I finally got a chance to try Oskar Blues’ Mama’s Little Yella Pils Pilsner this week, and it just so happens that it was worth the wait (and the $10 for the six-pack). It pours a golden yellow (closer to hazel, I guess), telling you that there’s real ingredients in there. Like REAL pale malt and a proper amount of hops and love.
I’ve talked about Pilsner before on the show (we had Victory’s Prima Pils), and this is in the same style. Let me rephrase that: this is another Pilsner, but not a whole lot like Prima Pils. It’s more its own style, very far from megabrew quality and still not extremely Americanized with hops. It’s a delicate balance between light maltiness and a crafty-handed hoppiness. It would pair well with just about anything from chips & salsa to cold air, except chocolate. I think they put it best on the site:
Oskar Blues’ Mama’s Little Yella Pills is an uncompromising, small-batch version of the beer that made Pilsen, Czech Republic famous. Unlike mass market “pilsners” diluted with corn & rice, Mama’s is built with 100% pale malt, German specialty malts, and Saaz hops. While it’s rich with Czeched-out flavor, its gentle hopping (35 IBUs) and low ABV (just 5.3%) make it a luxurious but low-dose (by Oskar Blues standards) refresher.
There’s an air of confidence we get when trying something we’ve never had from a brewery like Oskar Blues. They typically don’t go way outside the definitions of styles we expect to taste and they do what they do so well. They use quality ingredients, give back to the environment and to the community, and provide us with a superior product we can enjoy every day.
Oskar Blues should open their second location on the East coast by the end of 2012, and soon the cans I get might say “Brewed and canned at Oskar Blues Brewery, LLC in Brevard, North Carolina.” I can’t wait.
Randy Mosher, in his book Tasting Beer, says to have patience when pouring to get good foam. His method described in the text usually goes past anyone’s level of patience while waiting for a beer (depending heavily upon the quality of the beer and the head retention). Given that, I present you with an astonishingly boring video of my pouring New Belgium’s Blue Paddle, a Pilsener I have evidently been unaware of until I found it in a sampler. I poured it according to Mr. Mosher’s directions in the book. No one typically wants to wait this long for a beer at home:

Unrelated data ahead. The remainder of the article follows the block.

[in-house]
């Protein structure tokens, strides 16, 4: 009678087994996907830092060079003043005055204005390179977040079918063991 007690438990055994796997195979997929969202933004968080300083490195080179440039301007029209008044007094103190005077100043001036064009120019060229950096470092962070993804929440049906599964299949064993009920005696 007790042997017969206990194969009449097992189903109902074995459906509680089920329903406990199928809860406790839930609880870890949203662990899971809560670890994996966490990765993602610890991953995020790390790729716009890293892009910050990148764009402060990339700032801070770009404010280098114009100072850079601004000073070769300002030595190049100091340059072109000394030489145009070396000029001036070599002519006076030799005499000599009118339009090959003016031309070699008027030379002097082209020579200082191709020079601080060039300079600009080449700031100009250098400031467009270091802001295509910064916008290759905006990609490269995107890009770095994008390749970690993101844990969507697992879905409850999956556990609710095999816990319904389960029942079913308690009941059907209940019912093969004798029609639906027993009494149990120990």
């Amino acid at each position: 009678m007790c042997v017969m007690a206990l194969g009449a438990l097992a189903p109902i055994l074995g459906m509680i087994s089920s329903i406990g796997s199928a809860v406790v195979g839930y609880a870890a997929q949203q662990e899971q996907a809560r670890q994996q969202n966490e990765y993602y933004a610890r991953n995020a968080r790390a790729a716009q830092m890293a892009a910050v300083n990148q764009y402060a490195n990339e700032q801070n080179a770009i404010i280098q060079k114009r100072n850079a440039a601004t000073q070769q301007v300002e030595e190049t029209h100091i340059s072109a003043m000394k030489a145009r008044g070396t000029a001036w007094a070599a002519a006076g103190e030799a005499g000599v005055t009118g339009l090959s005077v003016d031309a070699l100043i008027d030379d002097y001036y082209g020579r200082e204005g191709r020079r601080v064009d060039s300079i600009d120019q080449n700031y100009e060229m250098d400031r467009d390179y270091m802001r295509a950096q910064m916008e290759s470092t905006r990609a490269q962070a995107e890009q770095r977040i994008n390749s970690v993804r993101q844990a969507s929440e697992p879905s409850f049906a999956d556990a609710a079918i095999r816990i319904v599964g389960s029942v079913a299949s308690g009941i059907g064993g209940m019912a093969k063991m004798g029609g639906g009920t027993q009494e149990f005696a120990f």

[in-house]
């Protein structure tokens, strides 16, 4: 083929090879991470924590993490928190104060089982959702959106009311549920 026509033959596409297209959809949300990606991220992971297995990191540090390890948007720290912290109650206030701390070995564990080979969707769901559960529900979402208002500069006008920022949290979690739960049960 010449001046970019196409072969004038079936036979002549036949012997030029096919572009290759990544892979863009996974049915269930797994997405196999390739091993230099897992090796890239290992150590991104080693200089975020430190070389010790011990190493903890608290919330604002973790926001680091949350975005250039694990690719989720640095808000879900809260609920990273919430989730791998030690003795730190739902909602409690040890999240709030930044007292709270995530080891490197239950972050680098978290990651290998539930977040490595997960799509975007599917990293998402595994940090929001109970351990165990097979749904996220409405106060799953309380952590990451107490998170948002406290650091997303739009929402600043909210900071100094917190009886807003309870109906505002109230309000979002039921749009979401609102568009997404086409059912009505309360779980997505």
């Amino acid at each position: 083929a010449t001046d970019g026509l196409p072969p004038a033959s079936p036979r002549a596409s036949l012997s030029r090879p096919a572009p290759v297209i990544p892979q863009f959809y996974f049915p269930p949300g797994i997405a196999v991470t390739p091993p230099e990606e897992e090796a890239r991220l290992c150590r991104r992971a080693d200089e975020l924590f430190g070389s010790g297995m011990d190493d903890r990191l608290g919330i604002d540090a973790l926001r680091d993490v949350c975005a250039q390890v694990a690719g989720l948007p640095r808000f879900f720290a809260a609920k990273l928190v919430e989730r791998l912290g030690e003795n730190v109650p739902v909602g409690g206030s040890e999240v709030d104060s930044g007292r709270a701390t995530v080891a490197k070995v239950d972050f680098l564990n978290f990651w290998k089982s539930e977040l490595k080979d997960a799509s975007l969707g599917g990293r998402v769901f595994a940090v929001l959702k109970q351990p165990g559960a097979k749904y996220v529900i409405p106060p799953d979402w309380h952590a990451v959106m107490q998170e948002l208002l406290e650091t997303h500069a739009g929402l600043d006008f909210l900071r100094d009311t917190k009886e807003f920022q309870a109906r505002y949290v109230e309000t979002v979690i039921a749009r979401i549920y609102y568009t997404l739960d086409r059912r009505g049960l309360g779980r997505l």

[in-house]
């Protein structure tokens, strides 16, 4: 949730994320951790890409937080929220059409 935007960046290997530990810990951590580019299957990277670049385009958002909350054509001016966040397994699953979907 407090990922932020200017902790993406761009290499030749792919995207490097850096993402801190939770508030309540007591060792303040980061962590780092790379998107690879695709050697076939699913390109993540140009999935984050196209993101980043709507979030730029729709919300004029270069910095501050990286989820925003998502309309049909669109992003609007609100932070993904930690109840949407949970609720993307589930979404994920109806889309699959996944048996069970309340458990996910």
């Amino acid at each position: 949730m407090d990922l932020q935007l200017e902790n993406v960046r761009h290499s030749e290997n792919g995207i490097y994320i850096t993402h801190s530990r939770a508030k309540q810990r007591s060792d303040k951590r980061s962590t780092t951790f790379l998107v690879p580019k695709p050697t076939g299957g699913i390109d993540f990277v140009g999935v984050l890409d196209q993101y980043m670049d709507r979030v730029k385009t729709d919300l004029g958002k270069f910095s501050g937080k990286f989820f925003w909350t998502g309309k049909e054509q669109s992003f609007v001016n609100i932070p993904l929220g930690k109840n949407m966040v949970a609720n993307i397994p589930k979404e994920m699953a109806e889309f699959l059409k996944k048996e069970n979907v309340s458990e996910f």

Blue Paddle is a decent Pilsener, but I’m comparing it to my memory of Pilsner Urquell and the likes of Stella Artois (a Belgian Pale Lager). There’s a bitterness that I’m looking for in this one but only finding smoothness and the slightest citrus note. It could be that my palate is wrecked tonight, making this little chat of ours moot. It is very drinkable though – 4.8% ABV and 33 IBU with that hint of citrus, perhaps lent by the Saaz, Liberty, and Target hops. From the bottle:
Blue Paddle Pilsener Lager crafted with malt-only brewing and noble hops, explores the boundaries where American Lagers seldom journey. Reflective of Europe’s finest Pilseners, BLUE PADDLE delivers a refreshing bitterness, vibrant finish, and a subtle but intricate depth of flavor.
If that’s all really there, my palate is certainly not detecting it tonight. It has a light sort of taste that now makes more sense after I’ve let it warm up a bit. Even then it still doesn’t have that smell of vomit that other beers of the same color possess. It’s clean all-around and, served cold, goes down the gullet with much haste.
Pick some up when you get the chance and try it – even if you have to buy the whole sampler. New Belgium is proud of what they make and rightly so; top quality beer is all I have ever had from Fort Collins (and soon Asheville, NC!).